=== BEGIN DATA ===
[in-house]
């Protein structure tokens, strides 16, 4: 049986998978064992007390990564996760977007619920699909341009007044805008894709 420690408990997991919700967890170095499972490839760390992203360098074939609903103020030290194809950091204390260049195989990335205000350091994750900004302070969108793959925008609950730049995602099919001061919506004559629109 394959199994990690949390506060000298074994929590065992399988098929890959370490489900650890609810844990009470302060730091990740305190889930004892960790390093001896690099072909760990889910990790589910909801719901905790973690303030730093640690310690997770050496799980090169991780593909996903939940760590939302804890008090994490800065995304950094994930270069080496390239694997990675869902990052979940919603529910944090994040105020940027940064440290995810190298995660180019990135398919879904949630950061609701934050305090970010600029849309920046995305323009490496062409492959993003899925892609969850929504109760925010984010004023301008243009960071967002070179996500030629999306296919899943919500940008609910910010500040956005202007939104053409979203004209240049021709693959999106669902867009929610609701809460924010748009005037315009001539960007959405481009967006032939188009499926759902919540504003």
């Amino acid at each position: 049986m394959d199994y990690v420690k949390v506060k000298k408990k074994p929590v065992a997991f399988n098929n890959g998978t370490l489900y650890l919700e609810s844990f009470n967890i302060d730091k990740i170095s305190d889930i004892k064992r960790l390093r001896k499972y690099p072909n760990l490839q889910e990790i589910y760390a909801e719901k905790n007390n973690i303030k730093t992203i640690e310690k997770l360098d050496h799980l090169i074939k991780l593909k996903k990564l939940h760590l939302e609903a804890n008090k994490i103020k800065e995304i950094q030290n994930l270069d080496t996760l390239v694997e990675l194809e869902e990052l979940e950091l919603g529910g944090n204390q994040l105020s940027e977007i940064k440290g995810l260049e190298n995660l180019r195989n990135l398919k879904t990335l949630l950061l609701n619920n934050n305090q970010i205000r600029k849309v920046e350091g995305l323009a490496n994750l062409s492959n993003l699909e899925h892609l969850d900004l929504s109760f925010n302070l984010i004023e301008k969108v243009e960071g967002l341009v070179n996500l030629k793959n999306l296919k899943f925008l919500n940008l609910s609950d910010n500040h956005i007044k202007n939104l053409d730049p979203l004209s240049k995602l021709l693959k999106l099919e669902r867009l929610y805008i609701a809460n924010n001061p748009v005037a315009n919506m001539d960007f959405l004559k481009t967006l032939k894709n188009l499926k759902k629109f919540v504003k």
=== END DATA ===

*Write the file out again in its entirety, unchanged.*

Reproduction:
[in-house]
């Protein structure tokens, strides 16, 4: 049986998978064992007390990564996760977007619920699909341009007044805008894709 420690408990997991919700967890170095499972490839760390992203360098074939609903103020030290194809950091204390260049195989990335205000350091994750900004302070969108793959925008609950730049995602099919001061919506004559629109 394959199994990690949390506060000298074994929590065992399988098929890959370490489900650890609810844990009470302060730091990740305190889930004892960790390093001896690099072909760990889910990790589910909801719901905790973690303030730093640690310690997770050496799980090169991780593909996903939940760590939302804890008090994490800065995304950094994930270069080496390239694997990675869902990052979940919603529910944090994040105020940027940064440290995810190298995660180019990135398919879904949630950061609701934050305090970010600029849309920046995305323009490496062409492959993003899925892609969850929504109760925010984010004023301008243009960071967002070179996500030629999306296919899943919500940008609910910010500040956005202007939104053409979203004209240049021709693959999106669902867009929610609701809460924010748009005037315009001539960007959405481009967006032939188009499926759902919540504003």
């Amino acid at each position: 049986m394959d199994y990690v420690k949390v506060k000298k408990k074994p929590v065992a997991f399988n098929n890959g998978t370490l489900y650890l919700e609810s844990f009470n967890i302060d730091k990740i170095s305190d889930i004892k064992r960790l390093r001896k499972y690099p072909n760990l490839q889910e990790i589910y760390a909801e719901k905790n007390n973690i303030k730093t992203i640690e310690k997770l360098d050496h799980l090169i074939k991780l593909k996903k990564l939940h760590l939302e609903a804890n008090k994490i103020k800065e995304i950094q030290n994930l270069d080496t996760l390239v694997e990675l194809e869902e990052l979940e950091l919603g529910g944090n204390q994040l105020s940027e977007i940064k440290g995810l260049e190298n995660l180019r195989n990135l398919k879904t990335l949630l950061l609701n619920n934050n305090q970010i205000r600029k849309v920046e350091g995305l323009a490496n994750l062409s492959n993003l699909e899925h892609l969850d900004l929504s109760f925010n302070l984010i004023e301008k969108v243009e960071g967002l341009v070179n996500l030629k793959n999306l296919k899943f925008l919500n940008l609910s609950d910010n500040h956005i007044k202007n939104l053409d730049p979203l004209s240049k995602l021709l693959k999106l099919e669902r867009l929610y805008i609701a809460n924010n001061p748009v005037a315009n919506m001539d960007f959405l004559k481009t967006l032939k894709n188009l499926k759902k629109f919540v504003k």